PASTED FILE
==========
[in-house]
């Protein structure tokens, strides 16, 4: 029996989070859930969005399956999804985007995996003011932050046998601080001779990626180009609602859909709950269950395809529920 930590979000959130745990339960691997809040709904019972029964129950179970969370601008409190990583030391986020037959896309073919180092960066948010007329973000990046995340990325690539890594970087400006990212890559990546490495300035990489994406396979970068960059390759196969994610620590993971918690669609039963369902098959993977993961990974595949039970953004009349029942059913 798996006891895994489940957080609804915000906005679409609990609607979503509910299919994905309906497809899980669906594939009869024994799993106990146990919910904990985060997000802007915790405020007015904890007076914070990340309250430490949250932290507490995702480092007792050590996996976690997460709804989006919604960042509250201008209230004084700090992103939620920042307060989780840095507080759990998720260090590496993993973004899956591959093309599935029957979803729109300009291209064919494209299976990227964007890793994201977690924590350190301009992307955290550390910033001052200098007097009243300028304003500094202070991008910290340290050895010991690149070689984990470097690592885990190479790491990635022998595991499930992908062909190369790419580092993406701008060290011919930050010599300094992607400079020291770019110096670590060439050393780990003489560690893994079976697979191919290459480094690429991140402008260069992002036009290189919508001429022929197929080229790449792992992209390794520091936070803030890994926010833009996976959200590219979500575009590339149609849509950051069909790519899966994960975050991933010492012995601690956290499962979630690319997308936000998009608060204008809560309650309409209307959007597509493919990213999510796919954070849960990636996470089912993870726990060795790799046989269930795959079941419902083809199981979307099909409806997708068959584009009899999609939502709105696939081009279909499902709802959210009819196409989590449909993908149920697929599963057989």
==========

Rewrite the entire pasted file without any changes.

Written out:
[in-house]
């Protein structure tokens, strides 16, 4: 029996989070859930969005399956999804985007995996003011932050046998601080001779990626180009609602859909709950269950395809529920 930590979000959130745990339960691997809040709904019972029964129950179970969370601008409190990583030391986020037959896309073919180092960066948010007329973000990046995340990325690539890594970087400006990212890559990546490495300035990489994406396979970068960059390759196969994610620590993971918690669609039963369902098959993977993961990974595949039970953004009349029942059913 798996006891895994489940957080609804915000906005679409609990609607979503509910299919994905309906497809899980669906594939009869024994799993106990146990919910904990985060997000802007915790405020007015904890007076914070990340309250430490949250932290507490995702480092007792050590996996976690997460709804989006919604960042509250201008209230004084700090992103939620920042307060989780840095507080759990998720260090590496993993973004899956591959093309599935029957979803729109300009291209064919494209299976990227964007890793994201977690924590350190301009992307955290550390910033001052200098007097009243300028304003500094202070991008910290340290050895010991690149070689984990470097690592885990190479790491990635022998595991499930992908062909190369790419580092993406701008060290011919930050010599300094992607400079020291770019110096670590060439050393780990003489560690893994079976697979191919290459480094690429991140402008260069992002036009290189919508001429022929197929080229790449792992992209390794520091936070803030890994926010833009996976959200590219979500575009590339149609849509950051069909790519899966994960975050991933010492012995601690956290499962979630690319997308936000998009608060204008809560309650309409209307959007597509493919990213999510796919954070849960990636996470089912993870726990060795790799046989269930795959079941419902083809199981979307099909409806997708068959584009009899999609939502709105696939081009279909499902709802959210009819196409989590449909993908149920697929599963057989």